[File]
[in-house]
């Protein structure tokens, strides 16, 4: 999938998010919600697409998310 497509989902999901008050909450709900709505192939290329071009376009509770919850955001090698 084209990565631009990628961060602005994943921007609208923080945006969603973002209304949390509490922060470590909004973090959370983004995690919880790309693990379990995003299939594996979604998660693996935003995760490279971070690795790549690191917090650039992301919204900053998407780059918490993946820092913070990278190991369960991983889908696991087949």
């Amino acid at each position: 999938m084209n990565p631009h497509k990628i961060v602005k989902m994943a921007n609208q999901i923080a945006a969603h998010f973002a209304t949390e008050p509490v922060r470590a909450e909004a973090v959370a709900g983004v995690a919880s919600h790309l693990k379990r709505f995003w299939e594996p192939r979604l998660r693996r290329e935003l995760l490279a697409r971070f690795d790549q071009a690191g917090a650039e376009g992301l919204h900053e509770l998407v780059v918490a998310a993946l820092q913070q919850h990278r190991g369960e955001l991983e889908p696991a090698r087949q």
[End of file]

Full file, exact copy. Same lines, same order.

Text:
[in-house]
């Protein structure tokens, strides 16, 4: 999938998010919600697409998310 497509989902999901008050909450709900709505192939290329071009376009509770919850955001090698 084209990565631009990628961060602005994943921007609208923080945006969603973002209304949390509490922060470590909004973090959370983004995690919880790309693990379990995003299939594996979604998660693996935003995760490279971070690795790549690191917090650039992301919204900053998407780059918490993946820092913070990278190991369960991983889908696991087949």
């Amino acid at each position: 999938m084209n990565p631009h497509k990628i961060v602005k989902m994943a921007n609208q999901i923080a945006a969603h998010f973002a209304t949390e008050p509490v922060r470590a909450e909004a973090v959370a709900g983004v995690a919880s919600h790309l693990k379990r709505f995003w299939e594996p192939r979604l998660r693996r290329e935003l995760l490279a697409r971070f690795d790549q071009a690191g917090a650039e376009g992301l919204h900053e509770l998407v780059v918490a998310a993946l820092q913070q919850h990278r190991g369960e955001l991983e889908p696991a090698r087949q």